Article written by Jason Francis
This week New York City has been the epicenter of Social Media-based discussion and conversation. Social Media Week has once again provided an opportunity for businesses to introduce new digital communication products and services. At the same time they have also been engaging the social community it serves both on and offline. One of the main themes of this year’s various sessions and panels is the valuable, irreplaceable role that quality content plays in any and all social media business models. They all understand that be it on a major corporate level or as individuals like professional bloggers, content trumps all.
AOL hosted a group of media professionals to dive into the question “Is Social Killing Storytelling?” As content creators, regardless of the product or service we are tapped to write about, at the core of things we are storytellers. We are asked to create something that will grab the reader’s attention and simultaneously draw them towards a specific idea. As image based communication platforms like Instagram and short form platforms like Twitter grow in scope, businesses are forced to adapt and integrate these new channels. Social media is seen by many as constant real time conversation which is not ideal for telling stories. This isn’t exactly true. Abigail Cusick of Bravo TV said that while “140 characters alone can’t tell a story…” It can peak interest and be a conduit back to the source site. Heidi Moore from The Guardian added that “While one tweet alone can’t tell a tale, social media is really the cumulative body of posts which can tell a short story as well.”
Major media is using this fact to preview future content usually on Facebook and follow up on this material via Twitter engagement. In the process still giving the people long form classic storytelling. What this tells us as creators is the story still needs to be created and it’s best done without thought or worry to what form it will be delivered in. Create the content then sculpt it to the various platforms as needed. Mashable’s Chief Marketing Officer shared with us that social media has forced all of their writers to improve their headline writer just as a natural reaction to social media. As we know, while the communication methods evolve it’s still and giving the people something worth their time. That will never change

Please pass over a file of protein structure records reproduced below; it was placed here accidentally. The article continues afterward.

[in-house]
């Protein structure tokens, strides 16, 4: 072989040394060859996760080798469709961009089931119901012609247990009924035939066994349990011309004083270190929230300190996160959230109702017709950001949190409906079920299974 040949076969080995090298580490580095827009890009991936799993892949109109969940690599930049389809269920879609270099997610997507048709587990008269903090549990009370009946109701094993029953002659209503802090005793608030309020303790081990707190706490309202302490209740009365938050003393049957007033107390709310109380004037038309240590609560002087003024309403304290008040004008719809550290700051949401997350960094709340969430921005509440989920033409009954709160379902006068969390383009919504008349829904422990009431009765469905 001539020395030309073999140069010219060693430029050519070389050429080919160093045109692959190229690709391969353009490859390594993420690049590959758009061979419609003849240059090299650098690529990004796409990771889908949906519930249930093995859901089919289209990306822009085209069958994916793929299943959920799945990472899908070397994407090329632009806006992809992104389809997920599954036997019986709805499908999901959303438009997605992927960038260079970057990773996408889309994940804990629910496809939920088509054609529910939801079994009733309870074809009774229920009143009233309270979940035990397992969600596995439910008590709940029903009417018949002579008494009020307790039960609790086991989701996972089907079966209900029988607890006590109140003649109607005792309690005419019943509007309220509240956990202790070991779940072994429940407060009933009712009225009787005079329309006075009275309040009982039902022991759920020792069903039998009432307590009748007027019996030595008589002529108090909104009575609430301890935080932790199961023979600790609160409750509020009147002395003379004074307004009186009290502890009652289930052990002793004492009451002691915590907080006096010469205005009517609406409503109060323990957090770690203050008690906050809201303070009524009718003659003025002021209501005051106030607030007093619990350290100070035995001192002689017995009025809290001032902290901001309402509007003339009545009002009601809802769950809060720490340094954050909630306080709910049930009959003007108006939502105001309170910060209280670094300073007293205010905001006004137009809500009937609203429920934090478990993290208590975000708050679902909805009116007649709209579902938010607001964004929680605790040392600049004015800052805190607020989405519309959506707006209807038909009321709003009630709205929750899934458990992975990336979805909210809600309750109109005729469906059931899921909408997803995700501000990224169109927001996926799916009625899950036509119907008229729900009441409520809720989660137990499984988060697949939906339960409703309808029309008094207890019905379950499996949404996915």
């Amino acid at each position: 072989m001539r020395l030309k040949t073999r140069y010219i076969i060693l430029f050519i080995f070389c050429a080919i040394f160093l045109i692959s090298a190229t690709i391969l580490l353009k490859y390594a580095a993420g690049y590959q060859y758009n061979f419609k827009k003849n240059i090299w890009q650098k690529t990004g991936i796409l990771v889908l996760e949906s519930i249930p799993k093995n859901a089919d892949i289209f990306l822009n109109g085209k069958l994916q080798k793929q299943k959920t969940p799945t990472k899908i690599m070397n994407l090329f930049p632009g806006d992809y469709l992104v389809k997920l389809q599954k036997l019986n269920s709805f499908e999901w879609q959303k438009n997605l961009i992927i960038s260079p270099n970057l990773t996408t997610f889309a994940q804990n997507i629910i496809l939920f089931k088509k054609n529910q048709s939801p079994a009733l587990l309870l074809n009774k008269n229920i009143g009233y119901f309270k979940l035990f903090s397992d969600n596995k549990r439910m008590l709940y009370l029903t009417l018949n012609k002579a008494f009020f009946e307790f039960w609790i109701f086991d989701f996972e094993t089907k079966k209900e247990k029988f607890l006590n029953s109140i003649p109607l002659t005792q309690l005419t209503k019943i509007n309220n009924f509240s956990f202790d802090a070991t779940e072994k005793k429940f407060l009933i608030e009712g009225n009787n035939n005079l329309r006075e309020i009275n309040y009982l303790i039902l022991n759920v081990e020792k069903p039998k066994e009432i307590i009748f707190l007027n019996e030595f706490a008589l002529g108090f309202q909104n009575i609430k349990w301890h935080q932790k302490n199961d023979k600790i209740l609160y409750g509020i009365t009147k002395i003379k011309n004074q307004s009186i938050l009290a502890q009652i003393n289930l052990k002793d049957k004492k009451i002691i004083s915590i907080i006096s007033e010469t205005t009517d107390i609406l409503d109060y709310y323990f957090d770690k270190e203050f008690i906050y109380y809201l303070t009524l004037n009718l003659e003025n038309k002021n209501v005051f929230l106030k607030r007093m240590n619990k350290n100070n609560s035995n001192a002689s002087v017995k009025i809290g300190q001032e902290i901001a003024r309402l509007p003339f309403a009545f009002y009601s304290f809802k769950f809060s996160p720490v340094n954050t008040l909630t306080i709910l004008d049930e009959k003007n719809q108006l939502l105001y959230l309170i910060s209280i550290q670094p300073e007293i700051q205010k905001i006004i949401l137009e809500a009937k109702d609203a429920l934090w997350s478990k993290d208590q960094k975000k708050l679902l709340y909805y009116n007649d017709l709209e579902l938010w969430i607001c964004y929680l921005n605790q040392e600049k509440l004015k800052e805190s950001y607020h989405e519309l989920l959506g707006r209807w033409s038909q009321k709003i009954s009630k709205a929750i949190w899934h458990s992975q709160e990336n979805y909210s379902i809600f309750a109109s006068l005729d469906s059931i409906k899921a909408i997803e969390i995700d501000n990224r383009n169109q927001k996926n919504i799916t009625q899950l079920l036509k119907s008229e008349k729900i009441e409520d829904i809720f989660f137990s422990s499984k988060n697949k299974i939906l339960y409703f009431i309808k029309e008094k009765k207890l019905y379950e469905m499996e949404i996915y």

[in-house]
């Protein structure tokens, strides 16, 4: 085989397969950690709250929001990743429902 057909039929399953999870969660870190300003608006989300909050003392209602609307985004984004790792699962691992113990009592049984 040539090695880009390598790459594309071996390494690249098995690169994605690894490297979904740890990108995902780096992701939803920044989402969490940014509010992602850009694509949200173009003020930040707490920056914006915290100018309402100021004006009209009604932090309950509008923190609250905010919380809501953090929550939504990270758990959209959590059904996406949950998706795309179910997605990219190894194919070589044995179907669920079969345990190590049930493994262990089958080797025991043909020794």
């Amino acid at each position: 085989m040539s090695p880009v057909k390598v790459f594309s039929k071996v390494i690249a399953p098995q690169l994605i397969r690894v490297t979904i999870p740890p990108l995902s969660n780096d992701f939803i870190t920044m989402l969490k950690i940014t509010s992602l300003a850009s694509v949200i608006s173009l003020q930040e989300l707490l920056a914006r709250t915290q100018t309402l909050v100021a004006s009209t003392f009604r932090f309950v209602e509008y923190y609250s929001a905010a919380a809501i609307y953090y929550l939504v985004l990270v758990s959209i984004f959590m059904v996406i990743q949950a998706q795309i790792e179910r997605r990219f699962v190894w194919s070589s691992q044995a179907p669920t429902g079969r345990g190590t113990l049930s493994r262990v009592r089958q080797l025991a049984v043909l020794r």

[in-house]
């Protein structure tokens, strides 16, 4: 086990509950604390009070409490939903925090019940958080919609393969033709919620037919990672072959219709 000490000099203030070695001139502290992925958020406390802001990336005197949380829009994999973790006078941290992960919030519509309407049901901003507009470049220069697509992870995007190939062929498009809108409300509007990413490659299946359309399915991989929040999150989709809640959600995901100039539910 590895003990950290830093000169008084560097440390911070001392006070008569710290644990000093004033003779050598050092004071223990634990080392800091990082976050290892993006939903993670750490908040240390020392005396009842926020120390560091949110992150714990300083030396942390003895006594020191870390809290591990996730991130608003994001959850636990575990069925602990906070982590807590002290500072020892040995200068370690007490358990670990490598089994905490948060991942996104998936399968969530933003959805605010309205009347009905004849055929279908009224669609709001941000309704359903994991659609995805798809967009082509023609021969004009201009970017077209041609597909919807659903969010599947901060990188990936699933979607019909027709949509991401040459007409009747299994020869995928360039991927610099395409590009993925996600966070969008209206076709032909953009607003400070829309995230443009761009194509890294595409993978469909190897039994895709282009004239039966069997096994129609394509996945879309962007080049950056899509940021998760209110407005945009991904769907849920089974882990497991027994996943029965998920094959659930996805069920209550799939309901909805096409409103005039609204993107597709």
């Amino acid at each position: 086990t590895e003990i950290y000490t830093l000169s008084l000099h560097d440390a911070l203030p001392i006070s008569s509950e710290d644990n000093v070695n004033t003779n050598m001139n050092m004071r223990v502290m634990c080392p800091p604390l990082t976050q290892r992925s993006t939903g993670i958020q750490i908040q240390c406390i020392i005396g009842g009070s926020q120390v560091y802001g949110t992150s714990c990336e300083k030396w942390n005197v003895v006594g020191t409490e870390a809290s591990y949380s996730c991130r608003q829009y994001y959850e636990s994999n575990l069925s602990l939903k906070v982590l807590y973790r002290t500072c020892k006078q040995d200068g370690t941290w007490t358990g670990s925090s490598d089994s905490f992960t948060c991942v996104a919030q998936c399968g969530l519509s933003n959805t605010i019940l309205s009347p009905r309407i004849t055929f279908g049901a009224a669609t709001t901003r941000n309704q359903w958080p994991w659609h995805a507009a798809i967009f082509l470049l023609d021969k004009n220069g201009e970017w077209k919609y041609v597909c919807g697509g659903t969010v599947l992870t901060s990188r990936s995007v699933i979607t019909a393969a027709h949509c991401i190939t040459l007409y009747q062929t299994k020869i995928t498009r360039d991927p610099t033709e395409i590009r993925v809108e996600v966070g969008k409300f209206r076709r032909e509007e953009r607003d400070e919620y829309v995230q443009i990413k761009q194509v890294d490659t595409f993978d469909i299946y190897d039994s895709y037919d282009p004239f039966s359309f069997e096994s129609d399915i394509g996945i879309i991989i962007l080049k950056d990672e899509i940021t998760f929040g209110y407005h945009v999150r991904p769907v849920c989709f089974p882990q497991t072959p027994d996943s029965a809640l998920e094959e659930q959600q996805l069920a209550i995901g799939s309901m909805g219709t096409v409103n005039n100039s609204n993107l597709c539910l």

In a later session, marketing professionals held a debate at the Social Flow offices to weigh how best to bring this organic content to the people. The question asked was, “Is Paid Ad Content Doomed?” This relates to our brand of sponsored material as well. The overwhelming view point was that no paid material isn’t doomed to fail but in today’s climate you do not automatically get attention or traffic because you spent money. Many view ads negatively not because they have no interest in the ad but due to the manner it was delivered to them. More so then in the days of TV and radio, we create the social entertainment environment we want to engage in. Facebook, Instagram, Twitter are all based on people we elected to follow. Imagine interrupting a group a friends chatting to sell them a random product. That is what the social media environment is, millions of conversations, so our goal is to not be intrusive but rather compliment the ongoing chatter.
This is similarly applicable for those of us that wish to put out our own material in book form. The publishing world has so many options for the indie writer but it’s the delivery, marketing and promotional moves that will make or break you. It’s less important how you get published then it is to let the public know what it is that has been published and why they need it. This is the heart of the saying “Content is King But Distribution is Queen.” Nothing you do matters if it is seen by no one. Our content does not exist if no eyes are on it. That is the component that makes us valuable. We not only create but our words have weight because when we speak/write people take notice. Influence is born from that instant social distribution of our content. We then can deliver material in a variety of ways to better engage our audience. A tried and true method that Buzzfeed is known for are lists. They jokingly mentioned, “The 10 commandments were a list.” People clearly approve of this means of information delivery.
We get a ton of mixed messages when it comes to how to engage the people but I think that a major take away of Social Media Week is to always remain organic in our content creation. Quality material always finds and attracts its proper audience. That’s what makes it social. If the what we create is relevant then the conversations will never end and they will in turn remain valuable both personally and professionally.